20 Ways to Encourage Reading

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download (1)Studies show that the more kids read, the better they read and the more pleasure they get out of reading. Unfortunately, the opposite is also true. Children who read very little usually have poor reading skills. Reading can be a struggle for many children. Recently, I read an article written by RIF that had some great tips on how to encourage reading and I wanted to share some of that article with you.

Why do children at times not like reading? Read the statements below and ask yourself if they sound familiar.

  • It’s boring. 
  • I don’t have the time.
  • It’s too hard.
  • It’s not important.
  • It’s no fun.

20 Ways to Encourage Reading

I’ve stated why some kids don’t like to read, now for some ways to turn that frown upside down.

1. Scout for things your children might like to read. Use their interests and hobbies as starting points.

2. Leave all sorts of reading materials including books, magazines, and colorful catalogs in conspicuous places around your home.

3. Notice what attracts your children’s attention, even if they only look at the pictures. Then build on that interest; read a short selection aloud, or simply bring home more information on the same subject.

4. Let your children see you reading for pleasure in your spare time.

5. Take your children to the library regularly. Explore the children’s section together. Ask a librarian to suggest books and magazines your children might enjoy.

6. Present reading as an activity with a purpose—a way to gather useful information for, say, making paper airplanes, identifying a doll or stamp in your child‘s collection, or planning a family trip.

7. Encourage older children to read to their younger brothers and sisters. Older children enjoy showing off their skills to an admiring audience.

8. Play games that are reading-related. Check your closet for spelling games played with letter tiles or dice, or board games that require players to read spaces, cards, and directions.

9. Perhaps over dinner, while you’re running errands, or in another informal setting, share your reactions to things you read, and encourage your children to do likewise.

10. Set aside a regular time for reading in your family, independent of schoolwork—the 20 minutes before lights out, just after dinner, or whatever fits into your household schedule. As little as 10 minutes of free reading a day can help improve your child’s skills and habits.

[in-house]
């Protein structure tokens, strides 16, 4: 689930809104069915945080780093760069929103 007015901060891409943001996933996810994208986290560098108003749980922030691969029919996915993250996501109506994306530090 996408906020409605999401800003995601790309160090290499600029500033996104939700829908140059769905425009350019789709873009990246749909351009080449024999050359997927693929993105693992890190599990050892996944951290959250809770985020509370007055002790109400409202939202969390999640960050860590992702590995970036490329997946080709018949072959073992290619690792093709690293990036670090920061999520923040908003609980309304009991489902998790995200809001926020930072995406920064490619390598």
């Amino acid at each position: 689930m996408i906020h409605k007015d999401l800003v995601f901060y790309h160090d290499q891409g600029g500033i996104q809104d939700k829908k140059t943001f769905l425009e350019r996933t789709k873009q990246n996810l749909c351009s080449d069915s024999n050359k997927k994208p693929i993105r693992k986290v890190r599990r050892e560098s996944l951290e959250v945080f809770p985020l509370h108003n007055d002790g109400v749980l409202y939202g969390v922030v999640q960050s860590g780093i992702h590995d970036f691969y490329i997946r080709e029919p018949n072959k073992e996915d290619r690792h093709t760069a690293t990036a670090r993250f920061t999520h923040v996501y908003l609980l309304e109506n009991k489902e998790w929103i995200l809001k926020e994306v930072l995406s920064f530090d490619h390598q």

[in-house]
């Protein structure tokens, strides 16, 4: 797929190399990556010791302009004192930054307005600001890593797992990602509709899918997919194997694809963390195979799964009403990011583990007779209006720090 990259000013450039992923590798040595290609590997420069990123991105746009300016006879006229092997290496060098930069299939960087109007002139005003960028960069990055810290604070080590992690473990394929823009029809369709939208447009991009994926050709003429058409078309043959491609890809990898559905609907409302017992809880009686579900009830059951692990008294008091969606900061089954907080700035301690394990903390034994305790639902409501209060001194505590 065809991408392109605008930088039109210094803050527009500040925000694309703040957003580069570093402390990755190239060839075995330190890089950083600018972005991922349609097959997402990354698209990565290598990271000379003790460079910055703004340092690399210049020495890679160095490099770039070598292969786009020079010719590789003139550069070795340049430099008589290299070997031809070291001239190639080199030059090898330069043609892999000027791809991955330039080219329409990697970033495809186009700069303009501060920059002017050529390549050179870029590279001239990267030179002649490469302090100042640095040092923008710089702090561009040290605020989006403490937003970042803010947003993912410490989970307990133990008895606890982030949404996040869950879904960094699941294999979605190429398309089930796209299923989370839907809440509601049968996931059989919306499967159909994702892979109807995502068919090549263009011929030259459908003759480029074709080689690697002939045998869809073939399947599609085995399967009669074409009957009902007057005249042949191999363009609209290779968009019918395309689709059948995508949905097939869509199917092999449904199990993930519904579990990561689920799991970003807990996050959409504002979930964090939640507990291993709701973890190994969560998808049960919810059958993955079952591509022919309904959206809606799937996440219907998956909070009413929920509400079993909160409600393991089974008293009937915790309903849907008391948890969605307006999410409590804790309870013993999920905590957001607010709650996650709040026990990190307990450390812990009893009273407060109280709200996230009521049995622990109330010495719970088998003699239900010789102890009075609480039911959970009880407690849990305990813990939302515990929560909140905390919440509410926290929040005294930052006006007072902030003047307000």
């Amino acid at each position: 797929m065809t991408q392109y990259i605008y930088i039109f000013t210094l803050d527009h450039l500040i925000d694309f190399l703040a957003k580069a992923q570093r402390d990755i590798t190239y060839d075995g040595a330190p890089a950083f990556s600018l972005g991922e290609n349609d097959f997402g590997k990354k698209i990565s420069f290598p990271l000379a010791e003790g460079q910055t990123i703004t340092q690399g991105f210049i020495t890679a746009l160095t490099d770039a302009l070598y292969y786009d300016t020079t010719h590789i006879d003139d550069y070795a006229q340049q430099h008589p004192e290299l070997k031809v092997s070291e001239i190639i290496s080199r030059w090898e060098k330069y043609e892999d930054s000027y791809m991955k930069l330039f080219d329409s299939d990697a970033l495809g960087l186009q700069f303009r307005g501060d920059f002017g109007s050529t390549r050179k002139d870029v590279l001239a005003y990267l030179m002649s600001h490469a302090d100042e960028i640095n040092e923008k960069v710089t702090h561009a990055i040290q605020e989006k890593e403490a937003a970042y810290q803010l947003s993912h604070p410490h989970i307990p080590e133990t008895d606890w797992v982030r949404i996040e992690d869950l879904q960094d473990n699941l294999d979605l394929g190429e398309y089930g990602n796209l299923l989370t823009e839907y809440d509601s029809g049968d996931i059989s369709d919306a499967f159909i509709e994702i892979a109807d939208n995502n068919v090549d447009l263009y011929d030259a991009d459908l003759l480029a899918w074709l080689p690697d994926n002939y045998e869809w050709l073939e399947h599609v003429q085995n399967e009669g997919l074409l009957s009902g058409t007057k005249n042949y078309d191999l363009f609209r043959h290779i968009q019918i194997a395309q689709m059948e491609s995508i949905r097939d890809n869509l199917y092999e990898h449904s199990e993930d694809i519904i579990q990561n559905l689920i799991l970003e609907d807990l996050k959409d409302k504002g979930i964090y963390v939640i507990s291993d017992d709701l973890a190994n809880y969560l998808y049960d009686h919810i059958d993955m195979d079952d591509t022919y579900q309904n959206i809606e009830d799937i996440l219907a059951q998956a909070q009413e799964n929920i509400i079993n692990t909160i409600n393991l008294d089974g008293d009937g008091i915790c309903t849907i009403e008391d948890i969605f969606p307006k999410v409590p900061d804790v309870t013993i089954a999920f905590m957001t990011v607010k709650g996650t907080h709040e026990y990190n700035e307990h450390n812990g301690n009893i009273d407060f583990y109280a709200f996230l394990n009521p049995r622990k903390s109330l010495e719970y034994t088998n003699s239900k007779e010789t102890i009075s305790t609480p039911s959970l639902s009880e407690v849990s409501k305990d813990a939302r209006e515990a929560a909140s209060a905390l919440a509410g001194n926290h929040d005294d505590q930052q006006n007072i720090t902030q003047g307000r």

11. Read aloud to your child, especially a child who is discouraged by his or her own poor reading skills. The pleasure of listening to you read, rather than struggling alone, may restore your child’s initial enthusiasm for books and reading.

12. Encourage your child to read aloud to you an exciting passage in a book, an interesting tidbit in the newspaper, or a joke in a joke book. When children read aloud, don’t feel they have to get every word right. Even good readers skip or mispronounce words now and then.

13. On gift-giving occasions, give books and magazines based on your child’s current interests.

14. Set aside a special place for children to keep their own books.

15. Introduce the bookmark. Remind your youngster that you don’t have to finish a book in one sitting; you can stop after a few pages, or a chapter, and pick up where you left off at another time. Don’t try to persuade your child to finish a book he or she doesn’t like. Recommend putting the book aside and trying another.

16. Treat your children to an evening of laughter and entertainment featuring books! Many children (parents, too) regard reading as a serious activity. A joke book, a story told in riddles, or a funny passage read aloud can reveal another side of reading.

17. Extend your child’s positive reading experiences. For example, if your youngster enjoyed a book about dinosaurs, follow-up with a visit to a natural history museum.

18. Offer other special incentives to encourage your child’s reading. Allow your youngster to stay up an extra 15 minutes to finish a chapter; promise to take your child to see a movie after he or she has finished the book on which it was based; relieve your child of a regular chore to free up time for reading.

19. Limit your children’s television viewing in an effort to make time for other activities, such as reading. But never use TV as a reward for reading, or a punishment for not reading.

20. Not all reading takes place between the covers of a book. What about menus, road signs, food labels, and sheet music? Take advantage of countless spur-of-the-moment opportunities for reading during the course of your family’s busy day.

Full Swing of Summer

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Its carefree mood took me by surprise.

I wasn’t expecting it to intrude so quickly, but it it’s here and I am hardly prepared to relax.

Party. Beach. Vacation.

Kids standing around the pool on the hot cement waiting.

Can we jump in? Summer says “Yes!”

Cotton candy, carnival, fairgrounds, amusement park rides.

Standing in lines. Waiting for the fun to begin.

Finally the whistle blows.